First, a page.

By Christina Kelly, First Focus Intern Associate

This past Wednesday, April 10, I was among the thousands that gathered on Capitol Hill to urge Congress to pass immigration reform that would create a clear path to citizenship for the 11 million undocumented immigrants currently living in the US. If the thousands of people spread across the West Lawn of the Capitol Building was not enough to impress upon policymakers the size and strength of the immigration reform movement, Wednesday’s National Rally for Citizenship was just one of several similar events held in cities across the country as part of the National Week of Action for Citizenship. The overwhelming activity and show of support for immigration reform this week demonstrates one thing clearly – millions of people in the United States are deeply affected by our broken immigration system and are looking for Congress to pass comprehensive immigration reform now.

The significant aspect of this push for immigration reform is the focus on groups that have largely been ignored in immigration policy: children and families. Everywhere I looked in the crowd of rally-goers, I saw images and statements on shirts and signs that focused on the impact of current immigration policies on children and families – especially in regards to deportation policies that split families apart. The message was clear: families and children bear the brunt of the impact of our broken immigration system.

Here are the facts:

  • 1 in 4 children living in the United States today are the children of immigrants.
  • 5.5 million children in the U.S. live in mixed-legal status families.
  • In the last two years, 205,000 parents of U.S. citizens were deported.
  • It is estimated that 5,100 children are in the U.S. child welfare system due to a parent’s detention or deportation.

It is easy to understand how current immigration policies that detain or deport undocumented family members can have a deeply negative emotional impact on children separated from their families. But deportation is not the only immigration policy that hurts children. The immigration status of children or parents can limit access or create barriers to educational attainment and federally funded assistance programs, which negatively impact a child’s healthy development and potential for future success.

The negative impact of immigration policies on such a large number of children in the US is why our Wendy Cervantes took to the stage at the rally to discuss First Focus’ establishment of principles for children in immigration reform – part of our commitment to making the country’s immigration system work for children and families. These principles, developed in partnership with the Women’s Refugee Commission and endorsed by over 200 organizations representing children, immigrants, academia, faith communities, and civil rights, call for immigration reform to:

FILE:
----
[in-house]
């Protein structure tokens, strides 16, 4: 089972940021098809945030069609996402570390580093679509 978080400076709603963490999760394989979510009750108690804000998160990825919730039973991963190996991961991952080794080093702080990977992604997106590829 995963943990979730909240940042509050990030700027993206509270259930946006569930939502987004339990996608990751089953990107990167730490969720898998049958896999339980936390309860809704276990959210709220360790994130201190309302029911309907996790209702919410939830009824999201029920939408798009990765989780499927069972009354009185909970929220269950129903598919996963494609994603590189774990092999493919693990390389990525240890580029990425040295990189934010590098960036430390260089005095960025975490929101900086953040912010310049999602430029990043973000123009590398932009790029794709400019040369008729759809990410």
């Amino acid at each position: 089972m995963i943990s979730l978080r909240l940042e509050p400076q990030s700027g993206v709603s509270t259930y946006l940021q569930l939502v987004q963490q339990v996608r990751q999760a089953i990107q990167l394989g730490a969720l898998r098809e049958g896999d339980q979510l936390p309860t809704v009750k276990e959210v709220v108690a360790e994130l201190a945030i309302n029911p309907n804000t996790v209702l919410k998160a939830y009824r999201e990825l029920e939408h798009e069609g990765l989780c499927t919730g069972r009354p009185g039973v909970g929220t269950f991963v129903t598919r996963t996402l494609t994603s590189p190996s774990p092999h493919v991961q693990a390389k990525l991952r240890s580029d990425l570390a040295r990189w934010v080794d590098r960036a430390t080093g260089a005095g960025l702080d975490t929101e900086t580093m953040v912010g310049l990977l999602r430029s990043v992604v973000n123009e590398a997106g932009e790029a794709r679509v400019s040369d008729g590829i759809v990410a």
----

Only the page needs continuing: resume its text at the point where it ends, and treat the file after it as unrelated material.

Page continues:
• Provide a direct, clear, and reasonable pathway to citizenship.
  • Protection and promotion of children’s fundamental rights
  • Ensure that enforcement efforts have appropriate protections for children.
  • Keep families together.

As Wendy stated, “the youth standing here with us today represent the 5.5 million children in the U.S. who face the constant fear of having their parent taken away from them…This is why we’ve partnered with over 200 groups to establish principles for children in immigration reform. Because all children deserve immigration reform that will promote their best interests and protect their rights.”

One speaker, Macky Fofana, gave a face to these millions of young people who feel the negative effects of our immigration system daily. Macky, along with his sister and parents immigrated to the US when he was 11 to escape the inhumane practice of genital mutilation common in his home country of Mali. Since moving here, his family has worked hard – Macky graduated from high schools and is currently pursuing a degree in computer science while his parents are saving to purchase a house. Still, his family’s immigration status remains in limbo and each year, they must apply for deferment of their deportation. He described the daily fear and uncertainty about what their futures will look like and the stress that this uncertainty places on him and his family. As Macky stated, “every day, we wake up wondering if our family will still be together. If I will see my parents again. If one day in the future, they will be able to help me choose a career, meet my spouse, know my children. If they will be able to attend my sister’s graduation, or even attend my brother’s 13th birthday. We’re trying to do the right thing…We need a way to get out of this limbo, to be able to make plans for the future. We are calling on Congress to pass immigration reform legislation that will allow us and families like us to stay together permanently.”

It is for Macky and the millions of children across the country hurt by our immigration system that we must not only implement reform that creates a clear path to citizenship, but immigration reform that makes sense for children and families. Children have been left out of immigration policy for too long. The Time is Now to not only reform our immigration system but to ensure that reform makes children and families the primary consideration.